I think it’s a bit of a lost cause now. How do you get a hunter to understand that they have been given a privilege? Hunters need to understand that Maltese society has given them a privilege to go out into the countryside with a loaded shotgun, and that they are obliged to respect that privilege by declaring what is being caught, where they went hunting, etc, apart from obeying the law – which we should take for granted and not clap our hands when someone obeys it.

For the government to get hunters to cooperate, it needs to be hard on them now. You can ask them once, twice or three times but then you need to use discipline – which I think is lacking in this country.


The referendum failed, and there is a moratorium on Turtle Dove hunting. Do you not think that it’s about time to stop pushing for the closing of the spring hunting season and instead work with the hunting lobby to monitor the situation and together combat illegal hunting?

Working on common issues is definitely an option, but removing one’s values is not. There is no way an NGO like BirdLife Malta would accept the blatant action against conservation itself. Nature has a natural process of selecting the healthiest birds to breed. The moment they are passing over Malta – the strongest and the fittest – Maltese hunters shoot them. It doesn’t make sense. We can never accept spring hunting, because of our values, but there are areas in which we can work closely with the hunting community, and we have done. We’ve planted trees together, organised clean ups together, etc. So there are areas such as restoration of habitat where we can work together.


Is it not counterproductive for FKNK and BirdLife to always argue? Do you think there is any way of coming together? FKNK’s Lino Farrugia said that Birdlife must accept finch-trapping and spring hunting, or the two will never see eye-to-eye.

I think that approach by Lino is indirectly counterproductive.  You cannot say that you would want to sit with someone only if they accept A and B. That is the worst thing one can do. The first thing you should do is sit down together, see what issues on which the two would never agree and then, if there are certain projects that can benefit the common good that both sides agree on, why not work together?

The way Lino spoke in the interview tells us that they are not ready to meet us. We are telling them that we know they want spring hunting, and we don’t agree, but we are still willing to meet and discuss issues – and that is the difference.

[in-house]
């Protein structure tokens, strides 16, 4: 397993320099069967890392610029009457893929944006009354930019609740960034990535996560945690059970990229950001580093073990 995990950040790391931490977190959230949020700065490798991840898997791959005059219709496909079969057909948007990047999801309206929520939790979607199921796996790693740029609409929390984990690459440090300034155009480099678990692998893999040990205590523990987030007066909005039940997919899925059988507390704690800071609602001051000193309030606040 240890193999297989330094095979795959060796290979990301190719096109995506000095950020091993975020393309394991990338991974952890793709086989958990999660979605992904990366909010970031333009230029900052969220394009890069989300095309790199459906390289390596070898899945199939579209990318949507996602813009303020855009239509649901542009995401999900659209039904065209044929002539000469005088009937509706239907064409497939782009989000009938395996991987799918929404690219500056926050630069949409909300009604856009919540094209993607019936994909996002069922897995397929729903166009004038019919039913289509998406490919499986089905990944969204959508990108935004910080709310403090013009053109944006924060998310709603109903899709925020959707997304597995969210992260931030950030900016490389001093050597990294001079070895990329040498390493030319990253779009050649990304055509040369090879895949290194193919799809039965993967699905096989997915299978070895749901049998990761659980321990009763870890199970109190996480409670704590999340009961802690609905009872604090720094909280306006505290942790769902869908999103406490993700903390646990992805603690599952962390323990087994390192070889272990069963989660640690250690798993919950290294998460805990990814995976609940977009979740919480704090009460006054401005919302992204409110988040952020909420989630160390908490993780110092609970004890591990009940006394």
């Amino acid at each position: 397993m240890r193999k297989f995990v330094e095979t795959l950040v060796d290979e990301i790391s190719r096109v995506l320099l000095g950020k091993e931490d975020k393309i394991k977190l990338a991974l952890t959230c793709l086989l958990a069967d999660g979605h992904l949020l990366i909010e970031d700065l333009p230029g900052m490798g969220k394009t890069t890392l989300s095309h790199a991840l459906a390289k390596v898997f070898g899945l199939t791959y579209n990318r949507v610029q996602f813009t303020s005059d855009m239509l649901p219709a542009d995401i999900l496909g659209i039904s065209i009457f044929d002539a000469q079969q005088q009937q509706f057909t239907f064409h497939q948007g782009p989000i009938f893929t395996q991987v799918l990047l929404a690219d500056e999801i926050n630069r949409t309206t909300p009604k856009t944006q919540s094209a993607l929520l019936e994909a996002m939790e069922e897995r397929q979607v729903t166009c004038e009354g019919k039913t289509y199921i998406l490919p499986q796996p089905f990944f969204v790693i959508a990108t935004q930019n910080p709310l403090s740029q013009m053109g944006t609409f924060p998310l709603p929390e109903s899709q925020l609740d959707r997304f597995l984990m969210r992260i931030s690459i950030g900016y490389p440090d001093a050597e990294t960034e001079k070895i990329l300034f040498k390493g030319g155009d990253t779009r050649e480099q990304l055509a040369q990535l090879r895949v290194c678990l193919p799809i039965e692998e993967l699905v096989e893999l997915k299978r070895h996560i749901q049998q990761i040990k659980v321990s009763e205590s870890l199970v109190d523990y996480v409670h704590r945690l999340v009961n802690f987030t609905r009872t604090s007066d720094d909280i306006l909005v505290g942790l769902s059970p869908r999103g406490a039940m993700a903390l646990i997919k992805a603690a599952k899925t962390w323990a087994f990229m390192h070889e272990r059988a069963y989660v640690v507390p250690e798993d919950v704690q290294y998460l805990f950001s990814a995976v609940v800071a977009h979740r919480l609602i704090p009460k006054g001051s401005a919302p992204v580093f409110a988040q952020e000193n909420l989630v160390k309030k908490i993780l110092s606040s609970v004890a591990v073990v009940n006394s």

What is counterproductive, and what is a pity for us, is that a small fraction of BirdLife Malta’s work is the hunting and trapping issue and the major part of it is research and education. We also work on conservation. Unfortunately, the hunting and trapping situation in Malta takes up a lot of our resources when I would rather spend those resources educating children, showing them nature’s beauty and bringing about a culture change.  We do a lot of work that doesn’t receive as much attention as hunting and trapping, but we do a lot more than just deal with trapping and hunting which is another difference between us and the hunting community.


After the recent social media fight between BirdLife Malta and Parliamentary Secretary for Animal Rights Clint Camilleri, do you think he should be removed from his post?

I was asked the same question a week after he was given the post he currently occupies. On that day, I spoke to him and congratulated him, telling him I looked forward to working with him. I had told the media that I did not think he was not capable of doing a good job, and believed that if someone gave him the wrong advice he would understand as he understands hunting and trapping.

Today I admit that I was wrong. Camilleri was not capable, and this could be due to immaturity, of keeping his distance from a lobby group, to his own personal issues, and coming out with the blatant lie that Birdlife Malta inflates figures. That is totally unacceptable.

While I can understand that someone makes a mistake, someone must still shoulder responsibility for it.  I called his bluff and challenged him, telling him that while I had always respected him, he had disrespected me. I told him that he should either prove what he said or remove the post. If he had removed the post, then nobody would have known except for me if I were to check, so he would not have had to take a walk of shame – and I was never asking for that.

If you want to say something, be factual. To date, we have had 17 birds illegally shot during this hunting season, but we didn’t issue any press releases. We will remain ethical and factual, but for a Parliamentary Secretary to come out blatantly against a civil society NGO is unacceptable and I expect the Prime Minister to put him in his place and either twist his ears or pull his socks up. If he wants to collaborate with us he cannot do such things.


Do you think he needs to be removed?

I think he needs to be removed but that’s not my call.